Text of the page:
Celebrex appears to carry less heart risk in patients than Merck's
Vioxx, according to new research published in the medical journal
Annals of Internal Medicine.
Researchers at the University of Pennsylvania found that Vioxx was
2.72 times as likely to be associated with a nonfatal first heart attack than Celebrex -- contradicting the claims of some scientists that all COX-2 medicines may carry similar dangers.
"What that implies is that all COX-2 inhibitors may not be the same,"
Stephen Kimmel, associate professor of medicine and epidemiology and lead author of the study, told the Associated Press.
However, University of Pennsylvania cardiologist and pharmacologist, Garret Fitzgerald, questioned whether the study proved anything new.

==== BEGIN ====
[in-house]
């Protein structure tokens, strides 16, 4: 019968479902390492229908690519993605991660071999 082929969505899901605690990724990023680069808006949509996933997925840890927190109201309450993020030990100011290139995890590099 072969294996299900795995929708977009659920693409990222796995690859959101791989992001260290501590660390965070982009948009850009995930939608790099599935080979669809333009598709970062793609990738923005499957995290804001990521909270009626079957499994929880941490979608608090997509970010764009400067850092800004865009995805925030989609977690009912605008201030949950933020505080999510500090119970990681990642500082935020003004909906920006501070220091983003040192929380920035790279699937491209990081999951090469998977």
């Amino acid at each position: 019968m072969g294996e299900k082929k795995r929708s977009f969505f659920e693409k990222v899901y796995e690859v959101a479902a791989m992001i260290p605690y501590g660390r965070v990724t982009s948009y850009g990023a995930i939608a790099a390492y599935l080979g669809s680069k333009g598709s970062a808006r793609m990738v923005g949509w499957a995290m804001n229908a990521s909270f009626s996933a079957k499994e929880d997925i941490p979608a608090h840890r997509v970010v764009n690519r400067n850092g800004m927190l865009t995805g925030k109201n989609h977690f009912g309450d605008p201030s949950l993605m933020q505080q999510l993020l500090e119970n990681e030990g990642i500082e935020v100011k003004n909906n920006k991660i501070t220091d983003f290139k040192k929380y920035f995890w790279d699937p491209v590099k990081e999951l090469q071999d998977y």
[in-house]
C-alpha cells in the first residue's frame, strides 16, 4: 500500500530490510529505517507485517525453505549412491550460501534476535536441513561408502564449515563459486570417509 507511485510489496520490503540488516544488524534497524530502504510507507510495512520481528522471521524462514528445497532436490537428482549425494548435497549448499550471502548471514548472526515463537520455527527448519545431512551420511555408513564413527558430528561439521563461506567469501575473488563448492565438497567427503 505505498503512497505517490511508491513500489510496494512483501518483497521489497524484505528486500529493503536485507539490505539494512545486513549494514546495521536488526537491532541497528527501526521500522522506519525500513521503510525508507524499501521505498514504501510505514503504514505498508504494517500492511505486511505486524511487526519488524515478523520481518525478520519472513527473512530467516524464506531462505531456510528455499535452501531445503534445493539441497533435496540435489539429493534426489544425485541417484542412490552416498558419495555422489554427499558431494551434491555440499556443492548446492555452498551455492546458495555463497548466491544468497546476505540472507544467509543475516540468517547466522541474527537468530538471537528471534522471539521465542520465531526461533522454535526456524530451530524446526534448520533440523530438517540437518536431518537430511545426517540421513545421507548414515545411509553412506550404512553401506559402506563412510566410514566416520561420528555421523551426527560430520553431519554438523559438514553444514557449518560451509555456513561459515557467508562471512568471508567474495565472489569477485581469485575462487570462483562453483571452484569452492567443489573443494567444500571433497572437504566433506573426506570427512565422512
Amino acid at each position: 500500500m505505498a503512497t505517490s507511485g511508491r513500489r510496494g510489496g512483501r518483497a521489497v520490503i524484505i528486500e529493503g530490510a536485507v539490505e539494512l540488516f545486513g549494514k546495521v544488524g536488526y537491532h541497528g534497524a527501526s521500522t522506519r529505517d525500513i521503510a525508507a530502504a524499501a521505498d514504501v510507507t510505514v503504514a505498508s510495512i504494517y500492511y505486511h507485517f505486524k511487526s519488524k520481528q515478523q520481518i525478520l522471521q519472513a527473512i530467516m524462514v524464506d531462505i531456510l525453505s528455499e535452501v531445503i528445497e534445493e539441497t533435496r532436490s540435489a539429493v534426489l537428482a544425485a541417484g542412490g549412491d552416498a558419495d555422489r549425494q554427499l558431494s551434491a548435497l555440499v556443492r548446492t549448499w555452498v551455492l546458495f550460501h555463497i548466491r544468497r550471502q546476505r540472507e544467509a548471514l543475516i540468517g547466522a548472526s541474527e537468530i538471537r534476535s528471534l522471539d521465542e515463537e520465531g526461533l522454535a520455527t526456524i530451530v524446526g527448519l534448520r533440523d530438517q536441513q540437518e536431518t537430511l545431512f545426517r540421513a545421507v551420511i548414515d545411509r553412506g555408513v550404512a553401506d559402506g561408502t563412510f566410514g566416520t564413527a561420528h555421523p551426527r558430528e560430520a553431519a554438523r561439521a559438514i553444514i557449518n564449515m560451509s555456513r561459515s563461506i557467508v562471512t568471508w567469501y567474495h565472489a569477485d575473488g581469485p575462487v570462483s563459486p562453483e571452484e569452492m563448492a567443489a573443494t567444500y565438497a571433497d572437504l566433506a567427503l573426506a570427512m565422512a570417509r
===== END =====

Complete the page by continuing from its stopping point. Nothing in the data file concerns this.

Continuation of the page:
"It's not a clean bill of health for Celebrex," Fitzgerald said in an
Associated Press report. "It's well recognized that these types of studies are not conclusive."
To find proof, Fitzgerald said, researchers would have to conduct a
random study involving people who took Vioxx, people who took
Celebrex, and people who took placebo -- all before they had heart
Instead, researchers studied 1,718 patients in the Philadelphia area who had heart attacks, and who were treated at one of 36 hospitals, and a comparison group of 6,800 people in the region.
The study was co-funded by Pfizer, Merck and the federal government. Vioxx was withdrawn from the market on Sept. 30 after a study revealed the risk of heart attacks and stroke was doubled when the drug was taken for more than 18 months.
According to data from IMS Health, in October, sales of Celebrex
topped $260 million -- 63.5 percent of the market for COX-2 inhibitors.